The Golden Rule of Vendor Management

The Golden Rule of Vendor Management

 

I recently asked some of the best and brightest minds in Procurement (via the Procurious forum), for their top advice and best practices on supplier relationships, for their "golden rule" of vendor management.

Not too surprisingly, the collective response was the "rule" itself: treat your vendors as you would like to be treated. 

Here's their wisdom on how to set the standard, and give what you expect.

 

 

Be a true partner 

Successful vendor management begins with a give & take mentality. Don't be a "one and done" purchaser. 

Make it work for everyone

"The strategic purchases are critical and complex and require more long term inter-beneficiary partnerships, where the give and take is balanced, in favor of both sides in a spirit of respect and cooperation. Maintain procurement ethics in mind in all steps of building a relationship with you suppliers, a good, fair, "healthy" and proactive relationship without making concessions on the business interests, this would be the most important I think." - Heifa B. Kourda, Contract Specialist 


 

Bring them to the meeting

"Additionally a partnership style relationship. Bringing the supplier to strategic planning meetings for example."  - Samantha Coombs BSC CIPS, Procurement Professional


 

 Be a good customer 

"My approach is to be the best customer I can be. This then usually ensures that I get the best possible service in return when the chips are down. Suppliers will tend to be more flexible and will relish working with you." - Jason Kay MCIPS, Procurement Manager & CIPS Branch Chair




I often hear vendors complain that they feel "disposable," more like cheap cutlery than a crucial partner. Which may be fine for a short-term relationship where neither party is deeply invested. But we need to realize if expect vendors to be invested and loyal, to deliver at a partnership level, we need to treat them like one.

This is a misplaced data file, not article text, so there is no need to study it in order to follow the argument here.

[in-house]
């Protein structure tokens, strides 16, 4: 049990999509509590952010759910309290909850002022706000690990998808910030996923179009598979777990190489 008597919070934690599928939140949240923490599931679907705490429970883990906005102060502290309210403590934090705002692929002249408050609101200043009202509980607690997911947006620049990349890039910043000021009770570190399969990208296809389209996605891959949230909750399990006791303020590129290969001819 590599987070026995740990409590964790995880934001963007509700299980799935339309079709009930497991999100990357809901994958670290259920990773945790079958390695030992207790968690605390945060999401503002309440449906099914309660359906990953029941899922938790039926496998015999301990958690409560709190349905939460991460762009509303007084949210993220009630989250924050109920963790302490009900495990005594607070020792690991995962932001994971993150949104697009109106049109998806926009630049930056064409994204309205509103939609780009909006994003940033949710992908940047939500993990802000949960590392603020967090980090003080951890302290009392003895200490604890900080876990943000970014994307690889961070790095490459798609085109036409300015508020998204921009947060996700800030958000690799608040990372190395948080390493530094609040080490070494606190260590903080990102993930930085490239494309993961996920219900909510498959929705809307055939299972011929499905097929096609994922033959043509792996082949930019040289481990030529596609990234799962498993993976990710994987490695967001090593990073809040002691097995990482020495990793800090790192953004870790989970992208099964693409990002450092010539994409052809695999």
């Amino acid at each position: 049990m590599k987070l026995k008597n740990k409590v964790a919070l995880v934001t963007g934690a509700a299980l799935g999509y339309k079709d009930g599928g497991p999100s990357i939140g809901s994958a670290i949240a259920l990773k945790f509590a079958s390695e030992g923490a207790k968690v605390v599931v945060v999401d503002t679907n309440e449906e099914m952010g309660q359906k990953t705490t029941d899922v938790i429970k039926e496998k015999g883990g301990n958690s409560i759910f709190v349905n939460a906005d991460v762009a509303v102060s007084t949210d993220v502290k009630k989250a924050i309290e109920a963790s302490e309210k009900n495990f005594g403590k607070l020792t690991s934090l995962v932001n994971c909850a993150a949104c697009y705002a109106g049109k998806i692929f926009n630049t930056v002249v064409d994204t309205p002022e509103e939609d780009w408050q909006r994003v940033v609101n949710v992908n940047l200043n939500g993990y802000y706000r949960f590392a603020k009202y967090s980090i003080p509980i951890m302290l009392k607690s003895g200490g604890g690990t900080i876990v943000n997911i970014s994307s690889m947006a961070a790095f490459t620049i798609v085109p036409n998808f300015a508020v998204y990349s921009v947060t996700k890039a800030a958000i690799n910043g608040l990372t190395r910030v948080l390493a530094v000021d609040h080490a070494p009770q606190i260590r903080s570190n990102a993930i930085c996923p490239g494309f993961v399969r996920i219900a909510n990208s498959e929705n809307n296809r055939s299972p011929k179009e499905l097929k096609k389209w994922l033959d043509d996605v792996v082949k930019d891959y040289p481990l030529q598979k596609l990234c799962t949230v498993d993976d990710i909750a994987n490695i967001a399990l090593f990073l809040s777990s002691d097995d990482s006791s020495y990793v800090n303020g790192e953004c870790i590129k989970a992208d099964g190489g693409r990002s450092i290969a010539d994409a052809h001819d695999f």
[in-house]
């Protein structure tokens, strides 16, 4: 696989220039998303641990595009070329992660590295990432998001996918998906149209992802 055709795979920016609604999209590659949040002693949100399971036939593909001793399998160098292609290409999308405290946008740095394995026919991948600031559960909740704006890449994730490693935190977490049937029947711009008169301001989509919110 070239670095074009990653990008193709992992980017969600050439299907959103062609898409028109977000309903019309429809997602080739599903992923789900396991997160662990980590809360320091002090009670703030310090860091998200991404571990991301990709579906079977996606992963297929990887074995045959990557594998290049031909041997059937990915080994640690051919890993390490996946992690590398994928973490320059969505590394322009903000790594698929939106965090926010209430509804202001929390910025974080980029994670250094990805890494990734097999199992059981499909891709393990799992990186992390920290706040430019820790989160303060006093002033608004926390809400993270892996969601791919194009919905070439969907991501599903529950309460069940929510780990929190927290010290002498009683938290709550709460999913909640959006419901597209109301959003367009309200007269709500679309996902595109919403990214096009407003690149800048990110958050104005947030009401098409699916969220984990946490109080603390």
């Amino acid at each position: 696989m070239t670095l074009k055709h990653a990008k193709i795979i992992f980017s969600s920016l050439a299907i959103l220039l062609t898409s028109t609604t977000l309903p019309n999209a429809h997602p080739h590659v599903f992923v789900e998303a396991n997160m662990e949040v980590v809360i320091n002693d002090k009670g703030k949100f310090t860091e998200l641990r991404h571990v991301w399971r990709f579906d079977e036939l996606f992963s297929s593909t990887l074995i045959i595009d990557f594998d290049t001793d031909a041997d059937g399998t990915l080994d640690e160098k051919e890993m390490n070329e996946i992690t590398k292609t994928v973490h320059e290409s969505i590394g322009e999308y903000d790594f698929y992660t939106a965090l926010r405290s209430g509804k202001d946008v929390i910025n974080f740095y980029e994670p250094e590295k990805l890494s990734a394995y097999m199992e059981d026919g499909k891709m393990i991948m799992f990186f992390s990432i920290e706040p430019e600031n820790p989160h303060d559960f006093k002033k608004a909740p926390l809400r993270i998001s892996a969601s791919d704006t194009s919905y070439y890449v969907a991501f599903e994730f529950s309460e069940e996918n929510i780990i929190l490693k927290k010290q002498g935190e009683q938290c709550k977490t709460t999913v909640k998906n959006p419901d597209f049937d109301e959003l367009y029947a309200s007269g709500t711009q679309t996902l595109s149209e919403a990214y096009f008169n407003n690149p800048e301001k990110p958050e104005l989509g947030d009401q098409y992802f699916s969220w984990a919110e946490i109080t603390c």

Bottom line, we cannot demand more than we're giving.

 

 

Be trustworthy 

Let's be honest, not every vendor relationship is created equally. Some are short-term, low risk, low investment. But for the long-term relationships, it's crucial we understand how to cultivate trust. 

Vendor relationships are as important as customer relationships  

[Traditional Transactional buyer/supplier relationships] "are often called an arm’s-length relationship. Here neither party is really concerned about the other party’s well-being. There is very little trust involved in this relationship and transactions may be infrequent between the buyer and supplier.  

"For items that have a more strategic role in a firms operations or business, a Collaborative Relationships may be explored. A collaborative relationship is one of mutual benefit to both parties. There is a varying level of trust, but some is required. Companies will work together for increased savings and future innovations...

""Work as hard on building a good "strategic" supplier relationship as you do building a good relationship with your customers."- Ed Nagy, Procurement Professional 


 

Honesty 

"Be honest with them, and they'll be honest with you." - Ed King, Technical Buyer 




A wise Entrepreneur once advised me to only trust people "with skin in the game." That "skin," that sacrfice, is what makes us accountable, and consequently, trustworthy.

In other words, real partnership requires trust; and trust happens when both sides are equally vulnerable and invested. 

 


   

Conclusion  

Vendor relationships, like any relationship, require continual investment. Contact and cooperation can't be the exception to the rule, and they can't be one-sided. Being a "good Buyer" entails intentionality and effort. But as all the wise advice all suggests, it's worth it because your ROI usually mirrors your investment.

So set the bar high. 

 The Golden Rule of Vendor Management - get what you give

 

Of course, it's easier said than done. Managing suppliers and vendors well can be incredibly difficult. The process necessitates everything from effective comparison and selection to communication and contract management. But amidst the practicalities, just remember that vendors are people. And building relationships (with anyone), ultimately boils down to one thing: considering their needs as well as your own. 

We believe the purchasing process should be easier for everyone, Buyers & Sellers alike. 

If you issue Request for Proposals, we'd like to give you and your vendors a simpler RFP process. 

 

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Ps. What's your best vendor management advice? Include it in your comment, we'd love to hear it!